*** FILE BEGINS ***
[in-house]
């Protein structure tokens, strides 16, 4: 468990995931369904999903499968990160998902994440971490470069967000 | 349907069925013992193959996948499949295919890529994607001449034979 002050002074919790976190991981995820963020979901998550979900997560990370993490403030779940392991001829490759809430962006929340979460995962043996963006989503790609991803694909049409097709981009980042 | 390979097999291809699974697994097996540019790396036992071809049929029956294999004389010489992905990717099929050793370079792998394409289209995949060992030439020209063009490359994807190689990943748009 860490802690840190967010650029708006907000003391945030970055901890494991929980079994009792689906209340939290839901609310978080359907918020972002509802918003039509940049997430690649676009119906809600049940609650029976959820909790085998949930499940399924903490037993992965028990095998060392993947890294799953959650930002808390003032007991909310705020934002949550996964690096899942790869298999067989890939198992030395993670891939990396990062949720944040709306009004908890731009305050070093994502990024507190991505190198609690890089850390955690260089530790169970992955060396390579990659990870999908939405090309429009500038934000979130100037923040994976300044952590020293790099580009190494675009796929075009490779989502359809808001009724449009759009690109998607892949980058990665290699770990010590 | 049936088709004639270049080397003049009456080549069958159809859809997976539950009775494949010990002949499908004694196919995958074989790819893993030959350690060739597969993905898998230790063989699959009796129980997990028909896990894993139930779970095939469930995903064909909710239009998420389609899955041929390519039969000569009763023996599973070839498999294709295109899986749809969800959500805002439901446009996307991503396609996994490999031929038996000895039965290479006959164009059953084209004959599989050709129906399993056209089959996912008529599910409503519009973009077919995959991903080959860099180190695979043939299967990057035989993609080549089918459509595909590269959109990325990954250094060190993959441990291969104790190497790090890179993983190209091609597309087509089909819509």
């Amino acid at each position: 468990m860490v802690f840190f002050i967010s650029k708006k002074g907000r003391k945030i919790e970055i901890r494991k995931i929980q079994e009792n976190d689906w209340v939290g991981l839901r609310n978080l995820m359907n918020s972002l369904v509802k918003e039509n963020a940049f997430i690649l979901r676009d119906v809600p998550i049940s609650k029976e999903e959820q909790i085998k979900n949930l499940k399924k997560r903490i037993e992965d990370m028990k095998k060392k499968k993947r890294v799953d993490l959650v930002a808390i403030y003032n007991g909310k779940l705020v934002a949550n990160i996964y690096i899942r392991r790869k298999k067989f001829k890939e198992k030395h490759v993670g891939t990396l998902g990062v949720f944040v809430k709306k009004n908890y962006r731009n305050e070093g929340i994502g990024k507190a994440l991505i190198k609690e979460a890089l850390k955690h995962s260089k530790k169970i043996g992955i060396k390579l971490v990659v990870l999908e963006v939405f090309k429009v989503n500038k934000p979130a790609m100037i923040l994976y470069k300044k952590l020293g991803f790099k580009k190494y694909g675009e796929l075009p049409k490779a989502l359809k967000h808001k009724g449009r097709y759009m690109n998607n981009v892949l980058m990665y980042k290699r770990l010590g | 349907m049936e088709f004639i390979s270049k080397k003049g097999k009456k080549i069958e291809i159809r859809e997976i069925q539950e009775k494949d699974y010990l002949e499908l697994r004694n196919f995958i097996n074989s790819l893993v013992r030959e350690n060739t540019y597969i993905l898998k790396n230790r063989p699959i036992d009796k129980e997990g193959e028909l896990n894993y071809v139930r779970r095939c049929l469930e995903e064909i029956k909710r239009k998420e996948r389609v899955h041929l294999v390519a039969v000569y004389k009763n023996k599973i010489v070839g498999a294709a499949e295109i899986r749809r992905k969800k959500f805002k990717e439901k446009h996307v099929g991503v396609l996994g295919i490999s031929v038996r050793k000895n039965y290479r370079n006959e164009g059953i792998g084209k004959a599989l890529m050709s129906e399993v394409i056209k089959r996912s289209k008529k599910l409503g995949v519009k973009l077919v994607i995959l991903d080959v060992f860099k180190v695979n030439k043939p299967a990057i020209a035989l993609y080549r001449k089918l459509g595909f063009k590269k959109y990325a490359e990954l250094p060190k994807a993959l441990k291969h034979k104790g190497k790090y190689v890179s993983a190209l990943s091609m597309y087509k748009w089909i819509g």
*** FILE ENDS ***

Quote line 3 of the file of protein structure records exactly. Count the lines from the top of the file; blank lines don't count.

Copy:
């Amino acid at each position: 468990m860490v802690f840190f002050i967010s650029k708006k002074g907000r003391k945030i919790e970055i901890r494991k995931i929980q079994e009792n976190d689906w209340v939290g991981l839901r609310n978080l995820m359907n918020s972002l369904v509802k918003e039509n963020a940049f997430i690649l979901r676009d119906v809600p998550i049940s609650k029976e999903e959820q909790i085998k979900n949930l499940k399924k997560r903490i037993e992965d990370m028990k095998k060392k499968k993947r890294v799953d993490l959650v930002a808390i403030y003032n007991g909310k779940l705020v934002a949550n990160i996964y690096i899942r392991r790869k298999k067989f001829k890939e198992k030395h490759v993670g891939t990396l998902g990062v949720f944040v809430k709306k009004n908890y962006r731009n305050e070093g929340i994502g990024k507190a994440l991505i190198k609690e979460a890089l850390k955690h995962s260089k530790k169970i043996g992955i060396k390579l971490v990659v990870l999908e963006v939405f090309k429009v989503n500038k934000p979130a790609m100037i923040l994976y470069k300044k952590l020293g991803f790099k580009k190494y694909g675009e796929l075009p049409k490779a989502l359809k967000h808001k009724g449009r097709y759009m690109n998607n981009v892949l980058m990665y980042k290699r770990l010590g | 349907m049936e088709f004639i390979s270049k080397k003049g097999k009456k080549i069958e291809i159809r859809e997976i069925q539950e009775k494949d699974y010990l002949e499908l697994r004694n196919f995958i097996n074989s790819l893993v013992r030959e350690n060739t540019y597969i993905l898998k790396n230790r063989p699959i036992d009796k129980e997990g193959e028909l896990n894993y071809v139930r779970r095939c049929l469930e995903e064909i029956k909710r239009k998420e996948r389609v899955h041929l294999v390519a039969v000569y004389k009763n023996k599973i010489v070839g498999a294709a499949e295109i899986r749809r992905k969800k959500f805002k990717e439901k446009h996307v099929g991503v396609l996994g295919i490999s031929v038996r050793k000895n039965y290479r370079n006959e164009g059953i792998g084209k004959a599989l890529m050709s129906e399993v394409i056209k089959r996912s289209k008529k599910l409503g995949v519009k973009l077919v994607i995959l991903d080959v060992f860099k180190v695979n030439k043939p299967a990057i020209a035989l993609y080549r001449k089918l459509g595909f063009k590269k959109y990325a490359e990954l250094p060190k994807a993959l441990k291969h034979k104790g190497k790090y190689v890179s993983a190209l990943s091609m597309y087509k748009w089909i819509g």